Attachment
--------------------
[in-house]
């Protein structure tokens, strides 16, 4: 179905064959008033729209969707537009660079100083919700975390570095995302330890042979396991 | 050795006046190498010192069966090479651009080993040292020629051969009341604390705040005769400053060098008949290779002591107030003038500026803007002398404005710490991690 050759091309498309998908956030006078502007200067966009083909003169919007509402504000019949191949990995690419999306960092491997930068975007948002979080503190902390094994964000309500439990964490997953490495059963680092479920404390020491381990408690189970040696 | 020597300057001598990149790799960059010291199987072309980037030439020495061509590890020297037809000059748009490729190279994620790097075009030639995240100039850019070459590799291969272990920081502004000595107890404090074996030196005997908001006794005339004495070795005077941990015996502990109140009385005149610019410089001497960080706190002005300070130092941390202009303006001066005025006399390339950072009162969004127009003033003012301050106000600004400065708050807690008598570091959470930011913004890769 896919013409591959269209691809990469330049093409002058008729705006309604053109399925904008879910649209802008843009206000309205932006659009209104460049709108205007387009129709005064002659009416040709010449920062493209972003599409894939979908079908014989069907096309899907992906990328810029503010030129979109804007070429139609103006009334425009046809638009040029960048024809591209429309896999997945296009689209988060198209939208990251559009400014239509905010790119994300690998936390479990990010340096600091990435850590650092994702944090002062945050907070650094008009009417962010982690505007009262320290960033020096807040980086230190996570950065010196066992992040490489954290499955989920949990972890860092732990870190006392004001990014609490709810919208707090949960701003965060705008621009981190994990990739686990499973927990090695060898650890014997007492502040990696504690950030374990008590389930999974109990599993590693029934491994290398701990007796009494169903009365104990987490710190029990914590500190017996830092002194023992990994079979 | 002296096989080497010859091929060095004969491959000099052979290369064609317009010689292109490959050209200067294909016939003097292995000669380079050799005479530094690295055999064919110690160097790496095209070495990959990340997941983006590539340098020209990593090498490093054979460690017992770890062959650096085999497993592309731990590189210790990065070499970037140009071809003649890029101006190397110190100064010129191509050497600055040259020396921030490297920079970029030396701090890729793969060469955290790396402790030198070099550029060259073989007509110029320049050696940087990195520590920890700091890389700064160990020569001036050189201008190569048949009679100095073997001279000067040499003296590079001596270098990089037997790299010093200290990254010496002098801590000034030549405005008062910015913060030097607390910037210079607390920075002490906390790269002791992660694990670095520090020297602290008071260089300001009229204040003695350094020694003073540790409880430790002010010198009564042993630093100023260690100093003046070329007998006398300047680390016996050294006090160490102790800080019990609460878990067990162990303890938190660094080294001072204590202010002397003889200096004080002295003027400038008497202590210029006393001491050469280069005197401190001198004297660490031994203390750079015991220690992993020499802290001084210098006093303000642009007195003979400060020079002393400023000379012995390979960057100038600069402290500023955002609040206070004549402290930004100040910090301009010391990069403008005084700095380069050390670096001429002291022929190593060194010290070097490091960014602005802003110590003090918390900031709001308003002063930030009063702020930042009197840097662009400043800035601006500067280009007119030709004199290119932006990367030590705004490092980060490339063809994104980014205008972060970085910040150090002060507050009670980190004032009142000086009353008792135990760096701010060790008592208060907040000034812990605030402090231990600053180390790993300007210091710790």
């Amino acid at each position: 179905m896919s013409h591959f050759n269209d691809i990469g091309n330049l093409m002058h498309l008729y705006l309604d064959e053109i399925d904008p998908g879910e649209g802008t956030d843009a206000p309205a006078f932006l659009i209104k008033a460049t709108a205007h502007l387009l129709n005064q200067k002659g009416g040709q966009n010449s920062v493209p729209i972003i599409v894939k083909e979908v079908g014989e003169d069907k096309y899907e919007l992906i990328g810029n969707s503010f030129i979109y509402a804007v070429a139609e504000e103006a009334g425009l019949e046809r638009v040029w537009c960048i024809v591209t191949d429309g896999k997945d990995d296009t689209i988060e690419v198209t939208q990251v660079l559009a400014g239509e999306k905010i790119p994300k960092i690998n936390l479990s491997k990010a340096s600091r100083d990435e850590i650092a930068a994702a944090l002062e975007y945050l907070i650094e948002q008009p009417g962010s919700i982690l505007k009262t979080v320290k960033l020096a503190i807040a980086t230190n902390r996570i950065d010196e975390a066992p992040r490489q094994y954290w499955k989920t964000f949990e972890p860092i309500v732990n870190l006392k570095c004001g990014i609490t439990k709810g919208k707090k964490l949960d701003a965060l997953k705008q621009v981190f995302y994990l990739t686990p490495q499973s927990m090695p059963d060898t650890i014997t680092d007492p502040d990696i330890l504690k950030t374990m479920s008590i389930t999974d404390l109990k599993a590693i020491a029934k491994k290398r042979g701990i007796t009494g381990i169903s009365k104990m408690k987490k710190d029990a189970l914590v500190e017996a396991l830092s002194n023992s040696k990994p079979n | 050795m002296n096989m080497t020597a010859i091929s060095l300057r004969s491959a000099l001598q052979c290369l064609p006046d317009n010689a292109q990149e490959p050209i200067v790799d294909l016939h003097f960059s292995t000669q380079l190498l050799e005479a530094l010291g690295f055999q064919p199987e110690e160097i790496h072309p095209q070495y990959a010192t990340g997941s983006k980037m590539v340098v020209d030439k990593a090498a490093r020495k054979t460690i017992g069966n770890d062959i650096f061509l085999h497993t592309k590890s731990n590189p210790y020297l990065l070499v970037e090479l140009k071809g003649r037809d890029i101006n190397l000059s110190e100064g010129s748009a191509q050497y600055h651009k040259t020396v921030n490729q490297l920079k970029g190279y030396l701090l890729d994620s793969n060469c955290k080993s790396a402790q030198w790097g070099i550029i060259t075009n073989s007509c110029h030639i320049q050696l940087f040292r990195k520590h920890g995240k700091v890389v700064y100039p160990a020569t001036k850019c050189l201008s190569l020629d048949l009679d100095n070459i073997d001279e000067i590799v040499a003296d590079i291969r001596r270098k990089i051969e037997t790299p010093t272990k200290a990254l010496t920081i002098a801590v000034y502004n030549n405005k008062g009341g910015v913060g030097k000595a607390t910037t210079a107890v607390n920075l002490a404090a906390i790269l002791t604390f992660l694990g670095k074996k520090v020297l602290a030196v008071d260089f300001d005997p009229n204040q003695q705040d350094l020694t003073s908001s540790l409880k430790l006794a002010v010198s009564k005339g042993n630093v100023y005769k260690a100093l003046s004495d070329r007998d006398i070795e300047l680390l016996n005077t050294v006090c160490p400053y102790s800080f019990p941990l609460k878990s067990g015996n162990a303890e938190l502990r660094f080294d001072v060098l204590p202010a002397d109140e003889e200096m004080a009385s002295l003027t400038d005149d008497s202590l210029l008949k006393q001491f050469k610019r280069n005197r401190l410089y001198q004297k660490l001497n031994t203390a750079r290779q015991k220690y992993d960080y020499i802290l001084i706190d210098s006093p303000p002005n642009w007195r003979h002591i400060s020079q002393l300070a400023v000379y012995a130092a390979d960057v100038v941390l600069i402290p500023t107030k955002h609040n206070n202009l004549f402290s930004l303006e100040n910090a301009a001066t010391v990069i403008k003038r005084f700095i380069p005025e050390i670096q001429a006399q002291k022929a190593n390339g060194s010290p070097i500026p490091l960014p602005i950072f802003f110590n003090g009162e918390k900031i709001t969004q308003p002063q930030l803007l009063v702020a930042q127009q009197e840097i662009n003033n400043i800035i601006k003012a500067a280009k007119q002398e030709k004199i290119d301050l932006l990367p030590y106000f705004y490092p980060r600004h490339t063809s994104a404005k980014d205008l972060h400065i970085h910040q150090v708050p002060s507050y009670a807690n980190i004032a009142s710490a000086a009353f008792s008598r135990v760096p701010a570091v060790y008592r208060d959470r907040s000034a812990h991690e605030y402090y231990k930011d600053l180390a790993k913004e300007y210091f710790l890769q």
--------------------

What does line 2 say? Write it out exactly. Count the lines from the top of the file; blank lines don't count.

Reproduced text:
């Protein structure tokens, strides 16, 4: 179905064959008033729209969707537009660079100083919700975390570095995302330890042979396991 | 050795006046190498010192069966090479651009080993040292020629051969009341604390705040005769400053060098008949290779002591107030003038500026803007002398404005710490991690 050759091309498309998908956030006078502007200067966009083909003169919007509402504000019949191949990995690419999306960092491997930068975007948002979080503190902390094994964000309500439990964490997953490495059963680092479920404390020491381990408690189970040696 | 020597300057001598990149790799960059010291199987072309980037030439020495061509590890020297037809000059748009490729190279994620790097075009030639995240100039850019070459590799291969272990920081502004000595107890404090074996030196005997908001006794005339004495070795005077941990015996502990109140009385005149610019410089001497960080706190002005300070130092941390202009303006001066005025006399390339950072009162969004127009003033003012301050106000600004400065708050807690008598570091959470930011913004890769 896919013409591959269209691809990469330049093409002058008729705006309604053109399925904008879910649209802008843009206000309205932006659009209104460049709108205007387009129709005064002659009416040709010449920062493209972003599409894939979908079908014989069907096309899907992906990328810029503010030129979109804007070429139609103006009334425009046809638009040029960048024809591209429309896999997945296009689209988060198209939208990251559009400014239509905010790119994300690998936390479990990010340096600091990435850590650092994702944090002062945050907070650094008009009417962010982690505007009262320290960033020096807040980086230190996570950065010196066992992040490489954290499955989920949990972890860092732990870190006392004001990014609490709810919208707090949960701003965060705008621009981190994990990739686990499973927990090695060898650890014997007492502040990696504690950030374990008590389930999974109990599993590693029934491994290398701990007796009494169903009365104990987490710190029990914590500190017996830092002194023992990994079979 | 002296096989080497010859091929060095004969491959000099052979290369064609317009010689292109490959050209200067294909016939003097292995000669380079050799005479530094690295055999064919110690160097790496095209070495990959990340997941983006590539340098020209990593090498490093054979460690017992770890062959650096085999497993592309731990590189210790990065070499970037140009071809003649890029101006190397110190100064010129191509050497600055040259020396921030490297920079970029030396701090890729793969060469955290790396402790030198070099550029060259073989007509110029320049050696940087990195520590920890700091890389700064160990020569001036050189201008190569048949009679100095073997001279000067040499003296590079001596270098990089037997790299010093200290990254010496002098801590000034030549405005008062910015913060030097607390910037210079607390920075002490906390790269002791992660694990670095520090020297602290008071260089300001009229204040003695350094020694003073540790409880430790002010010198009564042993630093100023260690100093003046070329007998006398300047680390016996050294006090160490102790800080019990609460878990067990162990303890938190660094080294001072204590202010002397003889200096004080002295003027400038008497202590210029006393001491050469280069005197401190001198004297660490031994203390750079015991220690992993020499802290001084210098006093303000642009007195003979400060020079002393400023000379012995390979960057100038600069402290500023955002609040206070004549402290930004100040910090301009010391990069403008005084700095380069050390670096001429002291022929190593060194010290070097490091960014602005802003110590003090918390900031709001308003002063930030009063702020930042009197840097662009400043800035601006500067280009007119030709004199290119932006990367030590705004490092980060490339063809994104980014205008972060970085910040150090002060507050009670980190004032009142000086009353008792135990760096701010060790008592208060907040000034812990605030402090231990600053180390790993300007210091710790």